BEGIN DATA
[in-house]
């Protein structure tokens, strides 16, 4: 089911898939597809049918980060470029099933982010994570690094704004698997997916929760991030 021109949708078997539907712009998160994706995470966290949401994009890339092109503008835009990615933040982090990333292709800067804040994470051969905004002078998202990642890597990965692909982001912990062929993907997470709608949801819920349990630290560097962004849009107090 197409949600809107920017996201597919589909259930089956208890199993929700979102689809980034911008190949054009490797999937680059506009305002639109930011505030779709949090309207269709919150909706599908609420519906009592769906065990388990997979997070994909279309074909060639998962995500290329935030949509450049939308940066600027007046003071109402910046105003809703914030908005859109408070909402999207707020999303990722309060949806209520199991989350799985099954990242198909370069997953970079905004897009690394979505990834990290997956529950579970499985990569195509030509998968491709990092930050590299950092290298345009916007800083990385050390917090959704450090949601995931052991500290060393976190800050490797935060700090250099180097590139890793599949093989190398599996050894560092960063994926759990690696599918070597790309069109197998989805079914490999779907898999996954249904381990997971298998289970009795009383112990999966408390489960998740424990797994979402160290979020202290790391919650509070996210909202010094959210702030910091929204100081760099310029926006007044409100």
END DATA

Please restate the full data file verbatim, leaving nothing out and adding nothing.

[in-house]
């Protein structure tokens, strides 16, 4: 089911898939597809049918980060470029099933982010994570690094704004698997997916929760991030 021109949708078997539907712009998160994706995470966290949401994009890339092109503008835009990615933040982090990333292709800067804040994470051969905004002078998202990642890597990965692909982001912990062929993907997470709608949801819920349990630290560097962004849009107090 197409949600809107920017996201597919589909259930089956208890199993929700979102689809980034911008190949054009490797999937680059506009305002639109930011505030779709949090309207269709919150909706599908609420519906009592769906065990388990997979997070994909279309074909060639998962995500290329935030949509450049939308940066600027007046003071109402910046105003809703914030908005859109408070909402999207707020999303990722309060949806209520199991989350799985099954990242198909370069997953970079905004897009690394979505990834990290997956529950579970499985990569195509030509998968491709990092930050590299950092290298345009916007800083990385050390917090959704450090949601995931052991500290060393976190800050490797935060700090250099180097590139890793599949093989190398599996050894560092960063994926759990690696599918070597790309069109197998989805079914490999779907898999996954249904381990997971298998289970009795009383112990999966408390489960998740424990797994979402160290979020202290790391919650509070996210909202010094959210702030910091929204100081760099310029926006007044409100």